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  Citation statistics : Table of Contents
   2018| April-June  | Volume 15 | Issue 2  
    Online since May 21, 2018

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Metastatic oral and maxillofacial tumors in a tertiary referral hospital: Retrospective analysis of eight cases and review of the literature
Ramat Oyebunmi Braimah, Abdurrazaq Olanrewaju Taiwo, Adebayo Aremu Ibikunle, Olajide Soyele, Saddiku Malami Sahabi
April-June 2018, 15(2):107-111
Introduction: Metastatic tumors are lesions that originate from a distant site and manifest in their secondary site remote from the primary. They are said to be rare in the maxillofacial region. Patients and Methods: This was a retrospective study from the Department of Dental and Maxillofacial Surgery and Department of Histopathology, Usmanu Danfodiyo University Teaching Hospital, Sokoto, northwest Nigeria, from 2010 to 2016. Results: A total of 259 cases of malignant tumors were seen, of which 8 cases (3.1%) were metastasis. There were four males and four females (ratio 1:1). The age ranged from 20 to 75 years with mean ± standard deviation (55.6 ± 18.8 years). Mandible was the chosen location for all the metastatic tumors in this series with the right body-ramus region frequently involved in 4 (50%), closely followed by the left body-ramus in 3 (37.5%) and 1 (12.5%) case seen in the parasymphyseal-symphyseal region. The prostate was the most frequent primary organ that metastasized to the maxillofacial region (3, 37.5%). Conclusion: High level of suspicion is required for early identification of these lesions, and prompt referral is paramount as these tumors can be the first evidence of hidden malignancy at distant sites such as prostate, colon, lungs, breast, and kidneys.
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Abstracts and poster presentations of the faculty of clinical sciences conference and gathering, 2017

April-June 2018, 15(2):69-95
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Central venous catheter insertion in critical illness: Techniques and complications
Oyebola Olubodun Adekola, Nicholas Kaode Irurhe, Victor Ayanwale Raji, Ibironke Desalu
April-June 2018, 15(2):96-101
Background: Werner Forssman, in 1929, first described central venous catheter (CVC) insertion when he canalized his own right atrium through the cephalic vein. It is now a routine procedure in critical care. We investigated the pattern of insertion of CVC in our intensive care unit. Patients and Methods: A prospective observational study conducted in a 5-bed general intensive care unit of a 770-bed university teaching hospital. All prospective patients admitted from January 2013 to June 2014 were recruited. The technique, site and complications following insertion were documented. All had postprocedure chest radiography performed to confirm catheter tip position. Results: The most common site and technique of CVC insertion were the right internal jugular vein (IJV) 71 (79.8%), and the anatomic landmark (AL) 66 (74.2%), respectively. The mean catheter depth was significantly shorter in the AL (15.0 ± 2.4) cm than the Peres' formula (16.5 ± 3) cm, P = 0.046. Catheter tips were correctly placed at the carina in 62 (69.7%) patients. The complication rate was 28 (31.5%), which was significantly higher in males 25 (45.5%) than females 3 (8.9%), P = 0.03, and increased by 57.9% with attempts >2. The most common complications were failure to insert 9 (10.1%), right carotid artery puncture (8.9%), and arrhythmias (5.9%). Pneumothorax was reported in (4.5%), all occurred with the subclavian approach. Conclusion: Central venous catheter insertion is more common through the right internal jugular vein, and with the anatomical landmark technique. The complication increased with attempts >2, male gender, and subclavian approach.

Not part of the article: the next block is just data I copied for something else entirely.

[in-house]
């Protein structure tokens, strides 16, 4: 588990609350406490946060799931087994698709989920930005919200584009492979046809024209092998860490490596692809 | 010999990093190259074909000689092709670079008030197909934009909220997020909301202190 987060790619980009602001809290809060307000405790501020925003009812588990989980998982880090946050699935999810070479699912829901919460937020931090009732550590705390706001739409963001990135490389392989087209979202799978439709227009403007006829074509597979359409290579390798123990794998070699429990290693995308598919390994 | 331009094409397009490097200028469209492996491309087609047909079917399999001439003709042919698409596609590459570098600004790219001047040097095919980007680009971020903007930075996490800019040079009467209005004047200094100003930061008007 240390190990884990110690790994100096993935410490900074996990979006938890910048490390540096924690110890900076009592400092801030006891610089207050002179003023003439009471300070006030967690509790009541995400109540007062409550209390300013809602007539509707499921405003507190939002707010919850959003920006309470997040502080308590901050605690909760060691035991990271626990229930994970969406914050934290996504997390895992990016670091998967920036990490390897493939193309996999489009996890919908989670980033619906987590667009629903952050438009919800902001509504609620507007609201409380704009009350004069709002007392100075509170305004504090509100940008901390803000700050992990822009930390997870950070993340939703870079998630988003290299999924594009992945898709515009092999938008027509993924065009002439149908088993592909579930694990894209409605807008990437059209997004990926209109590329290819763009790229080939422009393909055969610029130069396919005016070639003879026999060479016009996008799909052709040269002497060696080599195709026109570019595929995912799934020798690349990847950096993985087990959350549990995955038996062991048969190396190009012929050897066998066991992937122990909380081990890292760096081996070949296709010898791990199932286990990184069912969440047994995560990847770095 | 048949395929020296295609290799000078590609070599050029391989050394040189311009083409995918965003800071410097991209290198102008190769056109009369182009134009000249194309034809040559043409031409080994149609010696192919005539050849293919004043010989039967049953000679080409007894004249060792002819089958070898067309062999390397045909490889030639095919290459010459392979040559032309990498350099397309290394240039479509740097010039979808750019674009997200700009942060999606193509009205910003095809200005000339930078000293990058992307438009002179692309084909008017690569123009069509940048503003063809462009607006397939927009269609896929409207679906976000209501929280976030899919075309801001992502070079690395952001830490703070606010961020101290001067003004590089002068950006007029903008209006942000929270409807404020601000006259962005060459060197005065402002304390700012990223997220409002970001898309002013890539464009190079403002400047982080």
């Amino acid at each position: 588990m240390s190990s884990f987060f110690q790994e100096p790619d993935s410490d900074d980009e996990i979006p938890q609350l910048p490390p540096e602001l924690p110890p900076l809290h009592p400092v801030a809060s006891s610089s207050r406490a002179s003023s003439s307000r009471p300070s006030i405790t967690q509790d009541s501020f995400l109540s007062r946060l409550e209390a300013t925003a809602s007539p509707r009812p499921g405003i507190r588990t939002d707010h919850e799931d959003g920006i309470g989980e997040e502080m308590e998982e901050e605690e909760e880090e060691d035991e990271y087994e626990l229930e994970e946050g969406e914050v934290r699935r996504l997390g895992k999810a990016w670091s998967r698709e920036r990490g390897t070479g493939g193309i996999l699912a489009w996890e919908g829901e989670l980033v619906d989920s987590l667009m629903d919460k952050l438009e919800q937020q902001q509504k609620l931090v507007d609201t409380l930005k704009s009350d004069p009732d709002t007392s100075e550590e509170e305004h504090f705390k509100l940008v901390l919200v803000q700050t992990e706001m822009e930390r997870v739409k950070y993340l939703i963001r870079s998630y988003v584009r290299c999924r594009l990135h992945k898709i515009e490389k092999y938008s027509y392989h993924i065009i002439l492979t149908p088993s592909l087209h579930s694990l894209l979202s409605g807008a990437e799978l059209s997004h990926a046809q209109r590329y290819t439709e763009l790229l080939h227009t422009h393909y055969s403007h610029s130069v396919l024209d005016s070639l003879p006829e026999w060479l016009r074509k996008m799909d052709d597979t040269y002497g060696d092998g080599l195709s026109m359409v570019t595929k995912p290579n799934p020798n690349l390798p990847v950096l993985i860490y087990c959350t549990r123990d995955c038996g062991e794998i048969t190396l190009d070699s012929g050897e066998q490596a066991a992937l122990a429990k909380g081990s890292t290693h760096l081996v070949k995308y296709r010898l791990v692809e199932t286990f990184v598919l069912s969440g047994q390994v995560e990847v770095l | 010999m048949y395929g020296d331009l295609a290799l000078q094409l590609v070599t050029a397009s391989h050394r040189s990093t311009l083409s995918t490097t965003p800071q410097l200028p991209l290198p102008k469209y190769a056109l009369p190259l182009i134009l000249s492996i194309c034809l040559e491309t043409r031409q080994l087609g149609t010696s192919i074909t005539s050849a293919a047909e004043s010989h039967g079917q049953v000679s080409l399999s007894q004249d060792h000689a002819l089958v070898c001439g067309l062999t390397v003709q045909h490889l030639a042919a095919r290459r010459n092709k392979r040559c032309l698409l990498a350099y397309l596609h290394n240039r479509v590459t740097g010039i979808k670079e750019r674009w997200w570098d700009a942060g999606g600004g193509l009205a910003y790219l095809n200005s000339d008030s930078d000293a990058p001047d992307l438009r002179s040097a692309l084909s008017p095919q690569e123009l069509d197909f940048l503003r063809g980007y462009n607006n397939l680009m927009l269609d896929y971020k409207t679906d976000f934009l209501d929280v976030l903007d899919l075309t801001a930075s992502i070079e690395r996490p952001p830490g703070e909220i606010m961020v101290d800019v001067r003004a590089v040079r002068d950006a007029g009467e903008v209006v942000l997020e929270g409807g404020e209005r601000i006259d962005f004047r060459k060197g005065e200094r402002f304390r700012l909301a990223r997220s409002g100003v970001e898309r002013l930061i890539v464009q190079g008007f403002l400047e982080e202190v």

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Kinesio taping is an effective stop-gap measure in alleviating the symptoms of osteoarthritis of the knee
Ayoola Ibifubara Aiyegbusi, Olufemi Mohammed Ogunfowodu, Sunday Rufus Akinbo
April-June 2018, 15(2):102-106
Background: Osteoarthritis comes with periods of exacerbation of symptoms and therefore necessitates an effective stop-gap measure that will alleviate symptoms. Aims: The aim of the study was to determine the comparative effects of sham taping and Kinesio Taping (KT) on pain and functional parameters in participants with knee osteoarthritis (KOA). Setting and Design: This study design was a clinical control study. Materials and Methods: Thirty participants with KOA were assigned into two groups (Sham taping and KT) using consecutive sampling technique. Sham and KT were applied on the participants in the appropriate groups following baseline evaluation. Numerical Pain Intensity Scale, Western Ontario and McMaster Universities Osteoarthritis Index, Berg Balance Scale, and wet footprint were used to evaluate the pain, disability, balance, and gait parameters, respectively, both at baseline and immediately posttaping. Data were analyzed using descriptive statistics of mean and standard deviation whereas posttaping differences between the groups were compared using Mann–Whitney U- and independent t-test. The level of significance was set at P ≤ 0.05. Results: Both the Sham and KT groups had significant (P < 0.05) improvements in the outcome parameters, but analysis of the mean differences pre- and post-taping in the outcome variables showed KT as having better significant (P <.005) clinical effects in all the outcome parameters. Conclusion: KT alleviates pain, disability, and improves balance on immediate application to the knee of participants with osteoarthritis (OA). It is, therefore, recommended that physiotherapists prescribe KT to patients with knee OA as an immediate therapeutic modality to alleviate the symptoms.
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